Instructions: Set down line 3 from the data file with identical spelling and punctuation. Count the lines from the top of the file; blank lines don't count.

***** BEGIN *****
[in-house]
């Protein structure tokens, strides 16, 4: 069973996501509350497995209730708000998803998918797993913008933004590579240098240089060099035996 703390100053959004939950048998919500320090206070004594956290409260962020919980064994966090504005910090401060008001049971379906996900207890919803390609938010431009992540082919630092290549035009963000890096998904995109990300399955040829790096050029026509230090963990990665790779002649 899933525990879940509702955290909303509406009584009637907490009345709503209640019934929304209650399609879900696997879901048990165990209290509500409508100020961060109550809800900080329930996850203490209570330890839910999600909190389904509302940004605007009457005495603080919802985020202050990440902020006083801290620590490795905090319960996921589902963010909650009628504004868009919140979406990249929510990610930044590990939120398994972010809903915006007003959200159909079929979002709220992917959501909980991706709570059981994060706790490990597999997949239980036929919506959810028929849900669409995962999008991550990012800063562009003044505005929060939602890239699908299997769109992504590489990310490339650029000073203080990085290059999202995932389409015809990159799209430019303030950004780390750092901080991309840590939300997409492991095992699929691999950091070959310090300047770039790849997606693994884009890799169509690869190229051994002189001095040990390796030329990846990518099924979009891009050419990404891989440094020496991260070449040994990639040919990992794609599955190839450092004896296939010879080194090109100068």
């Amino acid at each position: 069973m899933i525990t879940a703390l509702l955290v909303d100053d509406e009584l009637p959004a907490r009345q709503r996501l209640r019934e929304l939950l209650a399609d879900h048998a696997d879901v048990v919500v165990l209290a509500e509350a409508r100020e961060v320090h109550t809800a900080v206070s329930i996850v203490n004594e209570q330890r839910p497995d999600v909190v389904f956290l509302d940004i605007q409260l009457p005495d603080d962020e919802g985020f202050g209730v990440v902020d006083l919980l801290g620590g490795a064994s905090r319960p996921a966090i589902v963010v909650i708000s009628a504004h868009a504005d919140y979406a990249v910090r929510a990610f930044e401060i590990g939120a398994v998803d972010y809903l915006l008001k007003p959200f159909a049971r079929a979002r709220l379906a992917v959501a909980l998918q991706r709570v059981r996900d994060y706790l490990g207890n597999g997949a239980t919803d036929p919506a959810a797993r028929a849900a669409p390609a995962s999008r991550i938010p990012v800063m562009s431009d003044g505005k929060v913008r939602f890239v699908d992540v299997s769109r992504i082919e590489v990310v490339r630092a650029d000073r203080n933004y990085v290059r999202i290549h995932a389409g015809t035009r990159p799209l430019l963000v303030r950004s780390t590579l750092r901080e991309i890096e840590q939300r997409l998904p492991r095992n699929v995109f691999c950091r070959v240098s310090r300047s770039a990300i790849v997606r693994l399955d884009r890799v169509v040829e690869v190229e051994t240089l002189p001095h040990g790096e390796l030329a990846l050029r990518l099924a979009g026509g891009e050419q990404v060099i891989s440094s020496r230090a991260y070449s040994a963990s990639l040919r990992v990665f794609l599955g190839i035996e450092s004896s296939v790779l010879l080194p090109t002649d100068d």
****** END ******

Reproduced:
């Amino acid at each position: 069973m899933i525990t879940a703390l509702l955290v909303d100053d509406e009584l009637p959004a907490r009345q709503r996501l209640r019934e929304l939950l209650a399609d879900h048998a696997d879901v048990v919500v165990l209290a509500e509350a409508r100020e961060v320090h109550t809800a900080v206070s329930i996850v203490n004594e209570q330890r839910p497995d999600v909190v389904f956290l509302d940004i605007q409260l009457p005495d603080d962020e919802g985020f202050g209730v990440v902020d006083l919980l801290g620590g490795a064994s905090r319960p996921a966090i589902v963010v909650i708000s009628a504004h868009a504005d919140y979406a990249v910090r929510a990610f930044e401060i590990g939120a398994v998803d972010y809903l915006l008001k007003p959200f159909a049971r079929a979002r709220l379906a992917v959501a909980l998918q991706r709570v059981r996900d994060y706790l490990g207890n597999g997949a239980t919803d036929p919506a959810a797993r028929a849900a669409p390609a995962s999008r991550i938010p990012v800063m562009s431009d003044g505005k929060v913008r939602f890239v699908d992540v299997s769109r992504i082919e590489v990310v490339r630092a650029d000073r203080n933004y990085v290059r999202i290549h995932a389409g015809t035009r990159p799209l430019l963000v303030r950004s780390t590579l750092r901080e991309i890096e840590q939300r997409l998904p492991r095992n699929v995109f691999c950091r070959v240098s310090r300047s770039a990300i790849v997606r693994l399955d884009r890799v169509v040829e690869v190229e051994t240089l002189p001095h040990g790096e390796l030329a990846l050029r990518l099924a979009g026509g891009e050419q990404v060099i891989s440094s020496r230090a991260y070449s040994a963990s990639l040919r990992v990665f794609l599955g190839i035996e450092s004896s296939v790779l010879l080194p090109t002649d100068d």